During the stretching the cynical-critic in me mocks the instructor who says we’ll do 8, and on number 10 he announces, “Two more.” I also find myself saying mentally that his explanation is too wordy, and he’s said it before, and please quit talking so long while our arms are extended; he must have lighter arms than me.

Muscle memory from decades of moving my limbs and body my own way, stubbornly objects to the graceful movements of “wave hands like clouds” and “snake creeps down”.

Yin and yang combine for interesting growth and struggles three days a week at 11AM; but worth it, I believe.

Tuesday, February 4, 2014

Prayer for Love Pouring Over Maps

by Angier Brock

Several weeks ago, I began planning a 2500-mile or so road trip. Knowing that the trip would originate at my home in eastern Virginia and that my ultimate destination, before returning home, was Baton Rouge, Louisiana, I consulted online mapping sources and travel websites. As convenient and helpful as they were, though, what I needed before I finalized plans was a clear look at the big picture.

“I’m heading to my local automobile club tomorrow to pick up some old-fashioned road maps,” I emailed a friend.

“Love pouring over maps,” she wrote back.

At first, I mistook her response for a blessing, reading it as she wrote it, missing at first the homonymic slip. What she meant to say was that she loves poring over maps. But the image that flashed through my mind was of something fluid and sparkling being discharged over large swaths of canvas or cardboard somewhere on a mapmaker’s drafting table. Love pouring over maps.

Different kinds of maps do different things, but perhaps one thing they have in common is that they represent huge geographic areas, condensing them into scaled-down images that are accessible to mere mortals. They give us the overall picture, or at least one version of it. The state maps I acquired, for instance, show state boundaries, locate towns and and cities, indicate regional and national parks, outline the courses of rivers and the shapes of lakes, sketch the positions of mountains, and reveal the meandering nature of roads. Most signficantly, perhaps, they make visible how all the parts fit, where they lie, how they move and connect to each other.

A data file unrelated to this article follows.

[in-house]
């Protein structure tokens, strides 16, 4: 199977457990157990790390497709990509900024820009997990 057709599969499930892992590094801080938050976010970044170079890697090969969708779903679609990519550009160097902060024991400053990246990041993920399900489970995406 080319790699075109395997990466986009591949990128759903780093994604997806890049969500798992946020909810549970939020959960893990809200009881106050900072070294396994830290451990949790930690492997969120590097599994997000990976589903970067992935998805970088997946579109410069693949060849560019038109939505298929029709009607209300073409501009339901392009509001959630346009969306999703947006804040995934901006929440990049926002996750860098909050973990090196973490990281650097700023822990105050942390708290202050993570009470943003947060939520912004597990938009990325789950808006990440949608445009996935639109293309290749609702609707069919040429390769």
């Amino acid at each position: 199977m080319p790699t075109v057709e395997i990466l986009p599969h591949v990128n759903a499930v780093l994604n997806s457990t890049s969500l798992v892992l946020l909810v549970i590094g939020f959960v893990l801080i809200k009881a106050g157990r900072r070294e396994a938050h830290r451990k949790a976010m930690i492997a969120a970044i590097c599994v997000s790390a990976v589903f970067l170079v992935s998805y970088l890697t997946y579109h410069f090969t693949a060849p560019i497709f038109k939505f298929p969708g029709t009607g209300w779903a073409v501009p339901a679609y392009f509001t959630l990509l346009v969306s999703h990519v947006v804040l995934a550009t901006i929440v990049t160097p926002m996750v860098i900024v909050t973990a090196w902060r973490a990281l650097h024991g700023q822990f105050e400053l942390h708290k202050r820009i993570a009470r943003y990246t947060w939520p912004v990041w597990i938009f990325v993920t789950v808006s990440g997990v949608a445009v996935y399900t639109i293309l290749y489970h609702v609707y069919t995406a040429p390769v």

Does love pour over these maps? In a sense, yes. These maps probably are not perfect, but they provide amazing clarity and accuracy—without insisting on where I go or judging how I get there. Surely it takes a labor of love—or many labors of love—to gather and update the information, plot the points, measure, label, record, proofread, color, and perform the myriad other tasks needed to produce accurate and trustworthy instruments. And surely the abundance of possiblities they make evident and available to a would-be traveler can also be seen as emblematic of a great and generous love.

As I write this, I am on the journey I was planning. At the moment I am just a little southeast of Sweetwater, Tennessee. Even with my good maps (and a GPS in the car) I’ve made a few wrong turns—but each time I have been able to get back on track. And while I have moved from place to place pretty much as I had expected, there has also been time to leave the main roads to do some discovering and to let a little serendipity in.  

How nice it would be always to live this way—with a sense of where we are starting out and what we want our furthest destination to be before we return home. Suppose we had something to show us our own “big picture,” including the abundance of possible places we could visit, roads to take, and things to see and do along the way. Suppose we were given our choice of those options without any pressure to take one over the other. Would it feel to us as though love were being poured out over our maps?

Perhaps we do live that way—if we only let ourselves see it—for don’t most of us have some kind of template in the back of our mind, something that gives us both choice and direction, something that helps us find our way when we get lost, something that spurs us on? Some might know such templates as “call.” Today I am thinking of them as “maps.” Whatever we call them, the trick may be to keep them fresh, up-to-date, close at hand.

Wherever you are on your journey today, may love pour over your maps.

© 2014 Angier Brock